The Charity Commission has opened an inquiry into an education charity amid concerns about potentially unauthorised payments and persistently late accounts.
The regulator said in a statement today that it had opened a statutory inquiry into Jole Rider Friends, which provides facilities and equipment at educational establishments in Africa.
The charity’s accounts for the year to 29 March 2016, which were due to be filed with the regulator by the end of January, have not been supplied, according to the charity’s entry on the regulator’s online register.
The charity has been late in filing its documents for three of the past five years, the register shows.
Its most recently available accounts, for 2014/15, record an income of £204,461 and expenditure of £189,004.
The commission said in its statement that the charity’s 2014/15 accounts, which were filed three months late, contained an independent examiner’s report that highlighted "concerns surrounding potentially unauthorised payments and the charity’s stock control".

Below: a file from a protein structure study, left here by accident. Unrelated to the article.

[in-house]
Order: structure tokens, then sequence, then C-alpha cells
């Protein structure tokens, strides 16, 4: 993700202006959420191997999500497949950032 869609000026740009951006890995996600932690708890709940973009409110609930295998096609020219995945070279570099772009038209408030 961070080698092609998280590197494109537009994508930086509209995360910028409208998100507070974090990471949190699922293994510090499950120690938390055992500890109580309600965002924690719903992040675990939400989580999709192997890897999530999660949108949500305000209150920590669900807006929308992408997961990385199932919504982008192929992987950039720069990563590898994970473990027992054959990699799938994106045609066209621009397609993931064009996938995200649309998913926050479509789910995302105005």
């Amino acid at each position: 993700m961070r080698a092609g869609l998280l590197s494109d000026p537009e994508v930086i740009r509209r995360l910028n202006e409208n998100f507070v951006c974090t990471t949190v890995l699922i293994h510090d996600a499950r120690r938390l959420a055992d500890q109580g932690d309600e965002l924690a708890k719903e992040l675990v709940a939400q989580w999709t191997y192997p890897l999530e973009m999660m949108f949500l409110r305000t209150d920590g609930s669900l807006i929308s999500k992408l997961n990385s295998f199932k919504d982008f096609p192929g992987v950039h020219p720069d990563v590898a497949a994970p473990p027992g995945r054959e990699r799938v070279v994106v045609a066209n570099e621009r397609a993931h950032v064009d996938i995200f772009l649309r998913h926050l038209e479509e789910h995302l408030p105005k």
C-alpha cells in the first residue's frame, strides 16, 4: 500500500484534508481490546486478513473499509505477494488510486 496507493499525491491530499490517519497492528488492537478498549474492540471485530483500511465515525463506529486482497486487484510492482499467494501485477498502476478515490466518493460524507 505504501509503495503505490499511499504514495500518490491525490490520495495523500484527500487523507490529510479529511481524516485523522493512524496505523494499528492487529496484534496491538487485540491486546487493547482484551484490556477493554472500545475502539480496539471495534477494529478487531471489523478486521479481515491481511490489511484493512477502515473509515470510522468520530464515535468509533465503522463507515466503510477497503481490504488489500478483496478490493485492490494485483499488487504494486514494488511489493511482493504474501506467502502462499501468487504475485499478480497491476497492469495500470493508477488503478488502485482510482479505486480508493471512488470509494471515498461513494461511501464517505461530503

The independent examiner’s notes in the accounts say that payments to trustees had not been properly authorised, although the trustees were trying to rectify the situation.
But the document adds that the charity’s stock control was inadequate and, although trustees were aware of this, they did not consider it to be a material disadvantage to the charity’s operation or security.
A statement issued to Third Sector by the trustees of the charity said that although the reported infringements were very damning the trustees had no concerns about the eventual findings of the inquiry.
The statement was critical of the actions so far taken by the Charity Commission. "We believe the facts behind the story and the action by the commission, additional to launching the inquiry, are of high public interest," the statement said.
It said the trustees would make public this story and their criticism of the commission in due course.